Lavender: (Lavandula) Full sun Hardy in zones 5-9. The “true” or common English lavender is the species angustifolia, but there are many others that are similar in the family. A highly fragrant, hardy native perennial that is very drought tolerant. The plants are rather shrubby but compact, with silvery green foliage and slender flower spikes of blue or purples in summer. Many are only hardy to zones 6 or 7. These “true” lavenders are the sweetest smelling of the lavenders. Lavandula stems are used as herbs, dried flowers are used as potpourri and as medicinal teas, and oils are used in aromatherapy. All prefer full sun and dry soil, and are heat and drought resistant. The fragrant flowers attract butterflies and are excellent for cut and dried arrangements. Harvest the blooms when in fresh bud and dry by hanging in a warm shady place.
‘Hidcote’ is a dwarf variety of common Lavender, and is considered one of the hardiest of the English Lavenders. The flower spikes are a bright, but dark purple. It is the deepest shade of nearly navy blue of all the lavenders, and contrasts beautifully with the silvery foliage. Blooming begins in June and continues through August. The leaves and the blooms are highly aromatic. ‘Hidcote’ lavendar needs full sun most of the day. It requires little attention, is drought tolerant, and will tolerate dry soil. It does, however, prefer moist but well drained soil. Overly moist soil may lead to root rot. Little or no fertilizing is required. Sheer back by about a third either after blooming or in early spring while it is still dormant. ‘Hidcote will reach 1 - 1/2 feet tall with an equal spread. The non-dwarf variety is ‘Hidcote Giant’. Hardy in zones 5 - 8, but zone 5 winters may stress the plant. Plant in a sheltered spot or winter protect.
‘Blue Cushion’ is a spectacular dwarf with free flowering, deep “true blue” blooms from early to late summer. The flowers fade to light blue and then to gray. The nicely mounded plant grows to 16” high and spreads 16 - 24”. ‘Blue Cushion’ prefers light sandy soil that is slightly alkaline. Grow in full sun to light shade. It is drought resistant and requires very little water or fertilizer. Sheer spent blooms or cut back by one third and prune to shape after blooming or in very early spring while still dormant to refresh the plant. The foliage is evergreen in warmer climates, so you may prefer to wait until spring to sheer back. Hardy in zones 5 - 8.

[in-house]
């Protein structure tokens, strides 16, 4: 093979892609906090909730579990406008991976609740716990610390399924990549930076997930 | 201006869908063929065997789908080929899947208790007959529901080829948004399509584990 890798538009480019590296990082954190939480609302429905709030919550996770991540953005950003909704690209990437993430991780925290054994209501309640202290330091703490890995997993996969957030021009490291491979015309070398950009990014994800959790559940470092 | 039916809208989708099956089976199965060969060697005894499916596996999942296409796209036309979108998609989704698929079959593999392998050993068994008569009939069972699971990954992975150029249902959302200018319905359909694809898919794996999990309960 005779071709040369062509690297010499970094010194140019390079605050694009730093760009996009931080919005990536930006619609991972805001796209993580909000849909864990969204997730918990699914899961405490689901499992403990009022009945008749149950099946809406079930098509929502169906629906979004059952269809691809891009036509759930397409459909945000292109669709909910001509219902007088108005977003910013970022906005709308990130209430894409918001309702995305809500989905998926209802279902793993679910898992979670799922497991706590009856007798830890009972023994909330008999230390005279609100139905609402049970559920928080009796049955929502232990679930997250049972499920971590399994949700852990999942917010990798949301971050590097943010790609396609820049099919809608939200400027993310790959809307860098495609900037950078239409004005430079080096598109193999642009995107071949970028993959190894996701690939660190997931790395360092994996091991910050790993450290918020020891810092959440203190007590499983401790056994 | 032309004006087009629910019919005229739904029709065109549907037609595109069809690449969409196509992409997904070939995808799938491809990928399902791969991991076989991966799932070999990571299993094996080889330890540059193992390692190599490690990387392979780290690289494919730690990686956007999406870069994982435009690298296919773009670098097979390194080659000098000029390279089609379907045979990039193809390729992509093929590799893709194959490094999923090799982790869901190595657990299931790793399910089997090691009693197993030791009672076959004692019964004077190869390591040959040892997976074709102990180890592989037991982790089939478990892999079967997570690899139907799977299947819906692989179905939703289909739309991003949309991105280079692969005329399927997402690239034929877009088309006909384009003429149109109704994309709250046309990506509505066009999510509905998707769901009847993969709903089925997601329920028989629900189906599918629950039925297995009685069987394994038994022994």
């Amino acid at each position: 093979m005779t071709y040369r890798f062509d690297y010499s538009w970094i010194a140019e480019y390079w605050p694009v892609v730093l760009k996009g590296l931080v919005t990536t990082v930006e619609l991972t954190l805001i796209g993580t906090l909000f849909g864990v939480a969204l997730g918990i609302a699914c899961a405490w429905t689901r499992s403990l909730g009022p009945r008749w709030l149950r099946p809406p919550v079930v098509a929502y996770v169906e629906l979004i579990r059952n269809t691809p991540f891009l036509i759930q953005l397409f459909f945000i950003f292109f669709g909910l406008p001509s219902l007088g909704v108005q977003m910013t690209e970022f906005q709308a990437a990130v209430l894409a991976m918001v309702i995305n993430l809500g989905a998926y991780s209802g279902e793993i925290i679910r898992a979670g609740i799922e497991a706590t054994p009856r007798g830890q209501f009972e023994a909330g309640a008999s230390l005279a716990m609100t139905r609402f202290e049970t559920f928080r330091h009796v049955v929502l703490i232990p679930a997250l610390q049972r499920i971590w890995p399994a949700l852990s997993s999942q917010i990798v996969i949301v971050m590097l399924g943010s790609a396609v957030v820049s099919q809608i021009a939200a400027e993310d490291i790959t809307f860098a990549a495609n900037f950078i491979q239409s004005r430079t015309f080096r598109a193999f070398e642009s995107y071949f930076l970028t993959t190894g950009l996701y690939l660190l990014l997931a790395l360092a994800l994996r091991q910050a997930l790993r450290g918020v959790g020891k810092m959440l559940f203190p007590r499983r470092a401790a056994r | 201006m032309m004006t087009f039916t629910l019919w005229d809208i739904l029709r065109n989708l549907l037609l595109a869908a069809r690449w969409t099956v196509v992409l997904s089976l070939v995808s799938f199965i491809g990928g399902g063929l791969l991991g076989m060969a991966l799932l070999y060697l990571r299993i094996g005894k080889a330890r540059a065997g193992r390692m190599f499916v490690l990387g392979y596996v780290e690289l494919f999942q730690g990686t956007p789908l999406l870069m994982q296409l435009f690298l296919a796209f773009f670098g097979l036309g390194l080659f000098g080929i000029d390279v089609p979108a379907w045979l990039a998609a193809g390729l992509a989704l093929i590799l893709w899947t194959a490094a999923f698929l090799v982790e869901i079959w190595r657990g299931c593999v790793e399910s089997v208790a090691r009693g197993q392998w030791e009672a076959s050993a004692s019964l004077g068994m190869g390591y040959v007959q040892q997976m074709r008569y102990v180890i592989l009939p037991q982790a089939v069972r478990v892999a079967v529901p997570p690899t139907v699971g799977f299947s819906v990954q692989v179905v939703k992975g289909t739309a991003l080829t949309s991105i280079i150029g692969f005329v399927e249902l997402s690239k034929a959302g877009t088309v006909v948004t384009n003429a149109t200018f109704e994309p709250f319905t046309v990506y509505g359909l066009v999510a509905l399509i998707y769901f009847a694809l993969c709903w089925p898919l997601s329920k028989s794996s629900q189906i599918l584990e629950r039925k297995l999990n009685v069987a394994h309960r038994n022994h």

‘Munstead’ is a very popular compact lavender with slightly lighter blooms than ‘Hidcote’. The lavender blue blooms appear early, usually in May, and continue through August. Removing faded blooms with encourage continued blooming. ‘Munstead’ lavender is of course heat and drought tolerant, but will be somewhat tolerant of humidity. However, it does prefer dry conditions so plant in full sun in warm dry soil. ‘Munstead’ is semi-woody and grows to 12 - 18” tall with a similar spread. The gray green foliage is evergreen in warmer climates. It’s short and compact size makes it a nice selection for a hedge. Attracts bees and butterflies. Hardy in zones 5b -9.
‘Grosso’ is a Lavandula intermedia’ which is a French hybrid Lavender, not an English. It may also be known as ‘Lavandin’. ‘Grosso’ is very long stemmed with the darkest blue purple blooms of the French Lavenders. A vigorous bloomer, the flowers are strongly lavender scented with a hint of camphor, blooming in June through August. For dried arrangements, ‘Grosso’ is one of the best, and it is a major source of French lavender oils. Also a beautiful addition to bouquets. Like the English Lavenders, ‘Grosso’ is tolerant of drought, heat and poor soil, prefers full sun and dry well drained, neutral to alkaline soil. Plant in full sun. This large lavender grows to 30” high and spreads 24 - 30”. To keep its size controlled, prune when blooming is finished. It is one of the most cold tolerant of the French lavenders, being hardy in zones 5 - 10. Foliage is evergreen in the warmer regions.
‘Rosea’ is also known as ‘Loddon Pink’ or ‘Jean Davis’. It has soft pink blooms that combine with the silvery green foliage for a romantic effect. Bloom period is from June to July or August. ‘Rosea’ has a tidy growth habit with dense foliage. It shears well into a tighter mound or sphere if desired. Cut back spent blooms to refresh the plant and encourage blooming. Cutting flower stalks for drying or for arrangements produces the same result. This medium size English Lavender reaches about 15 -24” high and spreads 12 - 15”. Plant in full sun in well drained, dry soil. ‘Rosea’ is very appealing grown with roses. Attracts bees and butterflies. Hardy in zones 5 - 8.